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The partoid glands

Horses have three pairs of salivary glands: the parotid, sublingual, and mandibular. Those glands are busy little beavers, producing almost 40 litres (about 10 gallons) of saliva each day. The main function of that saliva is to moisten and lubricate the food to facilitate its transfer from the mouth, down the oesophagus, to the stomach. Saliva is primarily comprised of water, but it also contains sodium, chloride, sodium bicarbonate, and the enzyme amylase ( used to catalyses the hydrosis of starch into sugar .

If whilst we ride we overbent the horse or its head is behind the vertical, the partoid glands are crushed and the force produced on them makes the horse salivate excessively since the partoid is not allowed to work correctly.

 Horses do not salivate unless they are eating studies show.

There is a broadly known saying on the horse world:

“When the horse produce foam around it’s mouth while working it is a sign of a well worked horse and a good contact.”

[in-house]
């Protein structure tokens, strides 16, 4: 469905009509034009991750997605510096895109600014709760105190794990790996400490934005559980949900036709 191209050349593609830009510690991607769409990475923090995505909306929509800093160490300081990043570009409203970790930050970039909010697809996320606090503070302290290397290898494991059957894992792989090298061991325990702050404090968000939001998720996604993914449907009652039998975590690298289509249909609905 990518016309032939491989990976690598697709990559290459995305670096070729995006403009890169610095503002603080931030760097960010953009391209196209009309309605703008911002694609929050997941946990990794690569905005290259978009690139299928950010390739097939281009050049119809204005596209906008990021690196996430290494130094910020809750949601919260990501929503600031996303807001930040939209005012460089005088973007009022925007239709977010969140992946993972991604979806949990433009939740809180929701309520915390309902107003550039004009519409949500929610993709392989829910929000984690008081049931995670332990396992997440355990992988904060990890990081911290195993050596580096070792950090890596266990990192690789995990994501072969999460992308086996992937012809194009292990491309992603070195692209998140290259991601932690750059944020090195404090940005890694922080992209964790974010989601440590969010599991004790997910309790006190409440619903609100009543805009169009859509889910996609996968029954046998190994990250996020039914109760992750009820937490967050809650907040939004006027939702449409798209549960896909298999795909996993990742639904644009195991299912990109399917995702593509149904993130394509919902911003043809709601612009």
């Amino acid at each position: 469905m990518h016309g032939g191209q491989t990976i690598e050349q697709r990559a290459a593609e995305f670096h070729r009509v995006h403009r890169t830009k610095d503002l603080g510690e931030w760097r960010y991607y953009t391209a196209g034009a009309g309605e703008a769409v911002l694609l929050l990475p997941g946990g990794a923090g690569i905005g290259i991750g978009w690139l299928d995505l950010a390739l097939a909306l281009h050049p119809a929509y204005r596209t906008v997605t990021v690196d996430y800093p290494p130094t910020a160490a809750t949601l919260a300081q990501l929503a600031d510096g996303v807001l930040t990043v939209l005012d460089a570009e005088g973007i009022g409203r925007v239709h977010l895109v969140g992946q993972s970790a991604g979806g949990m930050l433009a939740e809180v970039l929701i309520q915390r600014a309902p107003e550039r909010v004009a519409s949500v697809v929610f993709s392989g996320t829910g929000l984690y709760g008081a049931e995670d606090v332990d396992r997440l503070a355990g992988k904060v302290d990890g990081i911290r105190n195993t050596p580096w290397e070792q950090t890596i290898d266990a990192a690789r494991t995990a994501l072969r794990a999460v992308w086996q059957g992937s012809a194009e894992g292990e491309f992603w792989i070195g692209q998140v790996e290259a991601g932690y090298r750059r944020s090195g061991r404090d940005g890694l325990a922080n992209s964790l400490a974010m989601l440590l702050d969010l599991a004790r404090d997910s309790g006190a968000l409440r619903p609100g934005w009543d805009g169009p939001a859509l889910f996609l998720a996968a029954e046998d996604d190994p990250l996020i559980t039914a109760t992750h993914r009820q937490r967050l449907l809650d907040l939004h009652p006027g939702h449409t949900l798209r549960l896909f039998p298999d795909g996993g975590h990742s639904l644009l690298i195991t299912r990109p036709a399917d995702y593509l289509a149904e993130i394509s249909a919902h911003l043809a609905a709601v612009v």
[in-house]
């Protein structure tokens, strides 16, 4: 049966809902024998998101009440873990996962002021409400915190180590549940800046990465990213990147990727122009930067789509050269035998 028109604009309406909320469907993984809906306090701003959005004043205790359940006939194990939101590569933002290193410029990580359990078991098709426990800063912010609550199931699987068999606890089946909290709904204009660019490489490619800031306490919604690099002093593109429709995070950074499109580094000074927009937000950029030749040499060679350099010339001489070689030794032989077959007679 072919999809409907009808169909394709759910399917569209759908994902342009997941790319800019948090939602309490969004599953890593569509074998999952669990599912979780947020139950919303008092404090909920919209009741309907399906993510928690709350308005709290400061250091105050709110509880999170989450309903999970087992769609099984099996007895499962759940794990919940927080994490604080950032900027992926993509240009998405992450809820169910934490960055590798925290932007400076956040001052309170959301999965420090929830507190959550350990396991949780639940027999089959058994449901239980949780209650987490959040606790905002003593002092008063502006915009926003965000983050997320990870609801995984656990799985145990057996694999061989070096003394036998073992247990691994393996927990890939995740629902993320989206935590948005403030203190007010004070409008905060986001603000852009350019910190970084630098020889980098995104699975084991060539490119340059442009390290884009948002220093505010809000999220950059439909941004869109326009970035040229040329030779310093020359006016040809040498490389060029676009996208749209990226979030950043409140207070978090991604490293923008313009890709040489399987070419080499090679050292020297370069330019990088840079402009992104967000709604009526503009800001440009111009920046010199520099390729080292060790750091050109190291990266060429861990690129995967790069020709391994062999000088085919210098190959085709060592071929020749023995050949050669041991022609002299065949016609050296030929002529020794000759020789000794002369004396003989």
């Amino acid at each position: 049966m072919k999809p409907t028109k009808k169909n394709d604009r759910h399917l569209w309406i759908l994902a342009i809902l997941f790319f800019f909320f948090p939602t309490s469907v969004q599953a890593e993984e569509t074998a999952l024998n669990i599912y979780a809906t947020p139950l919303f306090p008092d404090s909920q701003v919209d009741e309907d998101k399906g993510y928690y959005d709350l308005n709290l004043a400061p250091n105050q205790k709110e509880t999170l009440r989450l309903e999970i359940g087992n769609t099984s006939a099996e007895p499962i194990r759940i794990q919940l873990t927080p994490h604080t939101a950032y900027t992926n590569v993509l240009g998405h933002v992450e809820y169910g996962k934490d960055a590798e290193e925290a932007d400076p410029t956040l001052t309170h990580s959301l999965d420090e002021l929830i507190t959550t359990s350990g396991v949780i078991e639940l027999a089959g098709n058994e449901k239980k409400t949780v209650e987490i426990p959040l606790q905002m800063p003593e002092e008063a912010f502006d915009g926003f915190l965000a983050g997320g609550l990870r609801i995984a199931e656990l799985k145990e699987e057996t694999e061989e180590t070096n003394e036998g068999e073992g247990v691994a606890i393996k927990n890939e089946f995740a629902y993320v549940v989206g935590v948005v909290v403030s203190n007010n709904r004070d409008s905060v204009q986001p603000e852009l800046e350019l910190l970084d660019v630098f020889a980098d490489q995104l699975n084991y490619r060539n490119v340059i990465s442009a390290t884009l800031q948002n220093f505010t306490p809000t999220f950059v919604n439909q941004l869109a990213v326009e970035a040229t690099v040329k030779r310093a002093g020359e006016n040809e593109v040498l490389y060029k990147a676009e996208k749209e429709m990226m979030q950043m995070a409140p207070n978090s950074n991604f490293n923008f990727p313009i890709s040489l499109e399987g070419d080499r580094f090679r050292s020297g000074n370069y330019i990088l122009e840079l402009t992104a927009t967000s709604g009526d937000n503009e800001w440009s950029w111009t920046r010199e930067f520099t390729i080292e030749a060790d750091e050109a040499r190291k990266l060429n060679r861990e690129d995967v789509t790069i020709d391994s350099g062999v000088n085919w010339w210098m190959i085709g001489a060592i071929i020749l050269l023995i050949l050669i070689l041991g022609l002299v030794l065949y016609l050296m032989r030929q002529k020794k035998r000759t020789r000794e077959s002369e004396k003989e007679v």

And here is what i think about it:

Once again, when we talk about horses we can not just look at one thing. We should look at the horse as a whole, and we always need to get a feel for what the overall picture is telling us about it.

My personal view about the production of saliva is that, besides studies showing that horses only salivate when eating, I tend to believe that if you put any object on a mouth, (being of a horse, dog or human) it will stimulate salivation.

Secondly, bearing that in mind, I think that a soft, not too foamy saliva around the mouth is desirable if the horse is relaxed and there are no signs of distress. As a a matter of fact, when I lunge most of my horses (only with a cavesson), they tend to have relaxed lips and watery mouths, whether this is a learned characteristic and has been conditioned by the horse being trained with a bit I can’t tell you.

But what I can tell you is that if the saliva is too thick, foamy, excessive and the horse is chumping at the bit, trying to pull the tongue over it, nervously looking and with a very tight noseband, then I believe the horse is in distress and/or very worried and its down to the rider to take the right steps to solve this because the horse’s wellbeing it is a stack, and nobody likes to see a worried or scared horse.

There are different studies about the cortisol level on the horse’s saliva, and this may help us in future to be able to finally confirm what the horse’s are trying to tell us, but what is certain is that the higher the cortisol levels, the higher the stress on the horse.

Please feel free to comment on the pics underneath. Which one do you feel it is the more relaxed?